• I can explain using a picture I suppose... Basically the strings of seemingly random letters belong in one long string, but the output from its original source comes in blocks like you see in the text file. I am trying to string the letter sequences together and keep them with their appropriate organism. i.imgur.com/5zilZqV.jpg My end game is to move this information into Excel using Python, but I am not at that stage yet. Here is what the desired outcome is: dropbox.com/s/b2j5o7hb2gxh51l/Output.txt?dl=0 – bio_inf_dreamer Jan 15 '16 at 20:49
• i think you need to reduce this to a minimal case in order for us to get you to help on on it. – rbp Jan 15 '16 at 21:04
• Thanks 200_success for the edit. This is my first question here and now I see the proper way to seek help. Really appreciate it! – bio_inf_dreamer Jan 15 '16 at 21:09
• @rbp We have the sample input, desired output, and code that claims to accomplish the task. I think that's a clear enough question for Code Review. – 200_success Jan 15 '16 at 21:14
• much better now since the edit. – rbp Jan 15 '16 at 21:14

## Overall remarks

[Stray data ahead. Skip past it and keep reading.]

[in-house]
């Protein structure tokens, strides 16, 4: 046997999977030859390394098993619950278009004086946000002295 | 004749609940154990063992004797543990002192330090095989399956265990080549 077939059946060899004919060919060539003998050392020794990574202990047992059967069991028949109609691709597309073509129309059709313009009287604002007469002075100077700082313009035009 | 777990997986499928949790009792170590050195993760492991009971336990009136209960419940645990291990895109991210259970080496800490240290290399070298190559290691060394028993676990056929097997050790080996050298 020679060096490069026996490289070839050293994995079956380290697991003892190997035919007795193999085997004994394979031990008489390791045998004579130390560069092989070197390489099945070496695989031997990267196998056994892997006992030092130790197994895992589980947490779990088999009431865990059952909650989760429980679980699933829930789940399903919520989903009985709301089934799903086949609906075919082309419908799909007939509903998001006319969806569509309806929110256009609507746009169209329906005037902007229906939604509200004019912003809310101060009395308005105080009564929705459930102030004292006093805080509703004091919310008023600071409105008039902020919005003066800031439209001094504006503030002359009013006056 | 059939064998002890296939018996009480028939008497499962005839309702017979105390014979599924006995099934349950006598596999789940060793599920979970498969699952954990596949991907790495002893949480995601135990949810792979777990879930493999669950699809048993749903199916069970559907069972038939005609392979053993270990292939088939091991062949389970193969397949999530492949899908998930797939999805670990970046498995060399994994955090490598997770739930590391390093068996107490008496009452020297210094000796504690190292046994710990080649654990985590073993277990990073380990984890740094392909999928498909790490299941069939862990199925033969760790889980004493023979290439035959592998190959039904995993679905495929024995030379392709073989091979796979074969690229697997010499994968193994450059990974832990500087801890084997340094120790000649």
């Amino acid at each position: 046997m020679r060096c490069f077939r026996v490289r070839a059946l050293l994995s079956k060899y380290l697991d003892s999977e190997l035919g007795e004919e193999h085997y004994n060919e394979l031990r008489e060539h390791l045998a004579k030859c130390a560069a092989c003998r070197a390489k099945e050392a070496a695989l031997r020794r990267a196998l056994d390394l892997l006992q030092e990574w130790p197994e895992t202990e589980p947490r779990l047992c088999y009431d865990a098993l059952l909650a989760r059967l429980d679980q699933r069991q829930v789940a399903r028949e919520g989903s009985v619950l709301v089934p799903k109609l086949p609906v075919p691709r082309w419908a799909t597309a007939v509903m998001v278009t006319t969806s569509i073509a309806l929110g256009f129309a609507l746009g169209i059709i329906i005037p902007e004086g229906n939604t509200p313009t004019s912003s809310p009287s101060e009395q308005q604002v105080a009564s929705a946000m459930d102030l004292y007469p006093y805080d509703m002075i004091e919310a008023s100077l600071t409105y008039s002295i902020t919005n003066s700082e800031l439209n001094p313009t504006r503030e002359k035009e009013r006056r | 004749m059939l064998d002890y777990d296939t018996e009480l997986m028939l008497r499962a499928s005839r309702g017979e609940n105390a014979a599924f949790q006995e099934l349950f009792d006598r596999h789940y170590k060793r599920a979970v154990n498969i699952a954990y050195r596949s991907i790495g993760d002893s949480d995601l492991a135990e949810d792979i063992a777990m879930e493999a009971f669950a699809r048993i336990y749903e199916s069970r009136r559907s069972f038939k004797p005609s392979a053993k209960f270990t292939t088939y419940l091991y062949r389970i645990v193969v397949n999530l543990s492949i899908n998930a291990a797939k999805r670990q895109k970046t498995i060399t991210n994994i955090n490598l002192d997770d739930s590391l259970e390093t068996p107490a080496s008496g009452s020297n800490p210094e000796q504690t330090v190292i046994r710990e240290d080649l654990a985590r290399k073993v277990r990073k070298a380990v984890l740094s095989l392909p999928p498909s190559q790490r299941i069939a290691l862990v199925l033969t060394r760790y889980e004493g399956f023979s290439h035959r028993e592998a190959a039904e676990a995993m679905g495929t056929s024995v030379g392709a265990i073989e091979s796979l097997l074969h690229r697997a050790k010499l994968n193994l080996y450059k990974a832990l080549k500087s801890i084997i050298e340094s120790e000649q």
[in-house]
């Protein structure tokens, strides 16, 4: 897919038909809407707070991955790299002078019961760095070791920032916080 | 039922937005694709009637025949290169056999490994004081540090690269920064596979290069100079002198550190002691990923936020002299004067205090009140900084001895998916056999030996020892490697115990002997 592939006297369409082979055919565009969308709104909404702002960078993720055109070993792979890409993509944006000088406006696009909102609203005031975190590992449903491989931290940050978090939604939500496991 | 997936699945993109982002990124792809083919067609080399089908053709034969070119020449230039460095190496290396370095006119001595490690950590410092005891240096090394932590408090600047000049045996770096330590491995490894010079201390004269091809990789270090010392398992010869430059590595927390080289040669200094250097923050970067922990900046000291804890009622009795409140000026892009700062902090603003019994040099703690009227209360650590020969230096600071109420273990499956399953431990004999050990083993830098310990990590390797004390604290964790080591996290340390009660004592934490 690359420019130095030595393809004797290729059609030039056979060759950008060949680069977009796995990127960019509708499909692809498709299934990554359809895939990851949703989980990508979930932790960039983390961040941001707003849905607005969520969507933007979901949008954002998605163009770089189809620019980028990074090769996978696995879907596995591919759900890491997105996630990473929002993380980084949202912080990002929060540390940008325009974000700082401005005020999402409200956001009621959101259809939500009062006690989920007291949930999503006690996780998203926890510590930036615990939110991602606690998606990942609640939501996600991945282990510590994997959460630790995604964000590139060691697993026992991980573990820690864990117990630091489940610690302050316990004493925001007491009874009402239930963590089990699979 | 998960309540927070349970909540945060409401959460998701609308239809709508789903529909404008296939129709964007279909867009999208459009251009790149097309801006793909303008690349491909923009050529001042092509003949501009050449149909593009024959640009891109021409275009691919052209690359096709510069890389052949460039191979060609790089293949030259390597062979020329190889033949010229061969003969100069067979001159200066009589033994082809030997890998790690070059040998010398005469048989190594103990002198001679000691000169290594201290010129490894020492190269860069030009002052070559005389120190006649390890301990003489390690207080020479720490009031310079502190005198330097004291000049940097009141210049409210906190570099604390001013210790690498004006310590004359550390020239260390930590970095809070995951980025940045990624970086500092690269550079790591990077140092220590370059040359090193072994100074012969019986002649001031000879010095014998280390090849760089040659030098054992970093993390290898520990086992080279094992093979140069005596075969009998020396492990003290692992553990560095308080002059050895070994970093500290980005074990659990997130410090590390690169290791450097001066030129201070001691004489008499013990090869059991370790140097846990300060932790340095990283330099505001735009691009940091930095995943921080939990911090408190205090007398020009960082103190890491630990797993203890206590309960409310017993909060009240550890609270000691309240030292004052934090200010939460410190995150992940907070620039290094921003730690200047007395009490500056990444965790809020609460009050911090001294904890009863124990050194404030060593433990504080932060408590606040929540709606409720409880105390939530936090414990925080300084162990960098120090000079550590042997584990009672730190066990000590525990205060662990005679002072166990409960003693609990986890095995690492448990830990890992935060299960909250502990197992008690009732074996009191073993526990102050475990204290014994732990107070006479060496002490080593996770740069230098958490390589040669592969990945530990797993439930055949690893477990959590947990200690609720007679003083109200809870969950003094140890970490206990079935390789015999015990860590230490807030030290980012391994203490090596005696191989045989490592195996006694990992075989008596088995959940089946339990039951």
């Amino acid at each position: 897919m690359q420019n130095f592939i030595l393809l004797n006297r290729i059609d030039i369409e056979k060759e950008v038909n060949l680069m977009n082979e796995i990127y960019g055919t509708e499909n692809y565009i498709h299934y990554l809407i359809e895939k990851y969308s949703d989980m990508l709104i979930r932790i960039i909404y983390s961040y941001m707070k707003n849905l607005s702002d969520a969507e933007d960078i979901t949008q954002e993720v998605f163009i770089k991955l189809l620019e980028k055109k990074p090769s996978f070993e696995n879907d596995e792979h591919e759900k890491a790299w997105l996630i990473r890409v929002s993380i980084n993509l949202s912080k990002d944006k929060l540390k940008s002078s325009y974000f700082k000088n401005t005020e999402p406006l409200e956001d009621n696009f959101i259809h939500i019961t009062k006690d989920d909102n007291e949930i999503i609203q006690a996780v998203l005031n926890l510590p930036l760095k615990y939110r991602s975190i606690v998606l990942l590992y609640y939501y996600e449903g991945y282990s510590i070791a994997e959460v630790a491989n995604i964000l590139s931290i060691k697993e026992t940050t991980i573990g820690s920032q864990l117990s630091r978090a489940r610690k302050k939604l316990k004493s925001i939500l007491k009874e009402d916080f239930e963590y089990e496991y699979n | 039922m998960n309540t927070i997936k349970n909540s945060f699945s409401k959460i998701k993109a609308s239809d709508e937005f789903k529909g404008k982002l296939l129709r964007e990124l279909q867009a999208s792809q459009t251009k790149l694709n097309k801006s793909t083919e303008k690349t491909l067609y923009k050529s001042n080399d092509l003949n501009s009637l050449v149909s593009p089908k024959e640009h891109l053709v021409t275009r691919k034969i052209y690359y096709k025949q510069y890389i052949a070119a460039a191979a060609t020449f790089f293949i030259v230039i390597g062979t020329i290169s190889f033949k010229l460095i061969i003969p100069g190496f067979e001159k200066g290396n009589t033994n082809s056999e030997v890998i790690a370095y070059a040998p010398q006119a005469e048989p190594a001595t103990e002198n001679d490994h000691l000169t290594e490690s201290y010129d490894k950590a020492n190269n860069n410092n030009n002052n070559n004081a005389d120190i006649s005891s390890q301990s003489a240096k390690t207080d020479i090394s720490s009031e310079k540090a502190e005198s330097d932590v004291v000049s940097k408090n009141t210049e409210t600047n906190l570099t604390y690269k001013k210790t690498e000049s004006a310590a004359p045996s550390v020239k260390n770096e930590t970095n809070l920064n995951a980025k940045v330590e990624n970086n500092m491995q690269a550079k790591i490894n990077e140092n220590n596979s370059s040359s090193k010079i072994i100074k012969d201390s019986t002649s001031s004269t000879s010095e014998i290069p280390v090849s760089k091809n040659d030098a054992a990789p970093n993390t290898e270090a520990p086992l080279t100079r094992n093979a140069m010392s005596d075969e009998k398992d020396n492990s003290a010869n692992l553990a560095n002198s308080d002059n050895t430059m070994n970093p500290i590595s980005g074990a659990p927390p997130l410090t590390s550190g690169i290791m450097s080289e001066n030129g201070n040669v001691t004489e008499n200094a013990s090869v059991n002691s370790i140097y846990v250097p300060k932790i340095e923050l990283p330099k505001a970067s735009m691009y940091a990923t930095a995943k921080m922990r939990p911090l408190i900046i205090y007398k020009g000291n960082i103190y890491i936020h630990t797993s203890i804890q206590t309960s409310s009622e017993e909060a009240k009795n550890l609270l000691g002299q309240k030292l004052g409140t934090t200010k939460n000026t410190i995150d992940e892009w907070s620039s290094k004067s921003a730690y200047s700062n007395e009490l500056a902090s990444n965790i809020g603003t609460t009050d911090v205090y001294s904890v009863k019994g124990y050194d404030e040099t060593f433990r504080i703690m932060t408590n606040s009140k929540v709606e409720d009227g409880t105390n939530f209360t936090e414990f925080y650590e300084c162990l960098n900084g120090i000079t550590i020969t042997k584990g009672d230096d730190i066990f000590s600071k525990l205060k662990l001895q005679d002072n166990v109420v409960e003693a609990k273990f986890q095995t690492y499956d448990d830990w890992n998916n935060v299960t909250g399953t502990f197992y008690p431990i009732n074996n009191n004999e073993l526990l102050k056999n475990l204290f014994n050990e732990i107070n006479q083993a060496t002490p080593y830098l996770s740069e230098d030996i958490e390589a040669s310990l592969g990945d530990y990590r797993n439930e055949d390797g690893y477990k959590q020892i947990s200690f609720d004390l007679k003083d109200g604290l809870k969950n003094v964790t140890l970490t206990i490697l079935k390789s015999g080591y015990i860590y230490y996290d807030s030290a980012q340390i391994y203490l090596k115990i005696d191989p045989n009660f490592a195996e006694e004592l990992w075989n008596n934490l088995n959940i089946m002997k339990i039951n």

Try to use fewer variables; it's hard to keep track of them all. You should follow a consistent naming convention; PEP 8 recommends lower_case_with_underscores for variables.

Prefixing your variable names with my… serves no purpose. Variables like item and myStr should be named more purposefully.

You don't need to call str() to convert strings into strings.

Don't comment every line — it's annoying. It doubles the text I have to read, and it increases your code maintenance burden.

## Input file handling

Use the fileinput module instead of hard-coding a filename in your code. You can either specify the input file as a command-line argument or pipe it to your program.

Process the file line by line instead of reading the entire file into memory at once. It's a good habit for scalability.